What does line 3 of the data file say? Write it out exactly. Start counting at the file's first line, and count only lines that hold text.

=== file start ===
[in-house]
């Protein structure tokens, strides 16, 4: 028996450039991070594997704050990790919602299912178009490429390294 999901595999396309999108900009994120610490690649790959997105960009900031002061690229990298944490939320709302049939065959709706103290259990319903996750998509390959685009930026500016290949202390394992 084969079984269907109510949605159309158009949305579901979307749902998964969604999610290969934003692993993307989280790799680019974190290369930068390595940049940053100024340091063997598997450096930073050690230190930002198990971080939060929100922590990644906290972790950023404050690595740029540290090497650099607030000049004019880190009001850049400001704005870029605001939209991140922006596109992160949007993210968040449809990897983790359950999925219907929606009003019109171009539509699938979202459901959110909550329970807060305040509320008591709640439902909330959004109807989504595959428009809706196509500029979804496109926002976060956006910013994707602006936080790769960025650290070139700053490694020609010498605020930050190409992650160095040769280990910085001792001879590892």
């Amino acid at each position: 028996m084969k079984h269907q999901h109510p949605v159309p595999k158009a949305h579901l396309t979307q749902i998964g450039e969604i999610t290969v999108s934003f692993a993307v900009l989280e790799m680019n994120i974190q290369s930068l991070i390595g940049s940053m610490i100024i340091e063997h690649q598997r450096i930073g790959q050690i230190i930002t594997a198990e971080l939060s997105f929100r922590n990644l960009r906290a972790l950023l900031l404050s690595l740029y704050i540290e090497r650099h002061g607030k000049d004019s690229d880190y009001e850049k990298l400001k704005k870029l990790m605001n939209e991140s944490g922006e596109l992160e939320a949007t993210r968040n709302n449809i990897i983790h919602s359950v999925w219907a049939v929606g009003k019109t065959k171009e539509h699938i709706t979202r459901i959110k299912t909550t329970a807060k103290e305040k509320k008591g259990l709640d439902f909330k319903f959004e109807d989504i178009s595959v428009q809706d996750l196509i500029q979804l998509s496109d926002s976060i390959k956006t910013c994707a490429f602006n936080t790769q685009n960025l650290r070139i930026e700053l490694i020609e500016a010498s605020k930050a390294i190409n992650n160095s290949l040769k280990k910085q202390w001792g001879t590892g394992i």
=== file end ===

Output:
């Amino acid at each position: 028996m084969k079984h269907q999901h109510p949605v159309p595999k158009a949305h579901l396309t979307q749902i998964g450039e969604i999610t290969v999108s934003f692993a993307v900009l989280e790799m680019n994120i974190q290369s930068l991070i390595g940049s940053m610490i100024i340091e063997h690649q598997r450096i930073g790959q050690i230190i930002t594997a198990e971080l939060s997105f929100r922590n990644l960009r906290a972790l950023l900031l404050s690595l740029y704050i540290e090497r650099h002061g607030k000049d004019s690229d880190y009001e850049k990298l400001k704005k870029l990790m605001n939209e991140s944490g922006e596109l992160e939320a949007t993210r968040n709302n449809i990897i983790h919602s359950v999925w219907a049939v929606g009003k019109t065959k171009e539509h699938i709706t979202r459901i959110k299912t909550t329970a807060k103290e305040k509320k008591g259990l709640d439902f909330k319903f959004e109807d989504i178009s595959v428009q809706d996750l196509i500029q979804l998509s496109d926002s976060i390959k956006t910013c994707a490429f602006n936080t790769q685009n960025l650290r070139i930026e700053l490694i020609e500016a010498s605020k930050a390294i190409n992650n160095s290949l040769k280990k910085q202390w001792g001879t590892g394992i």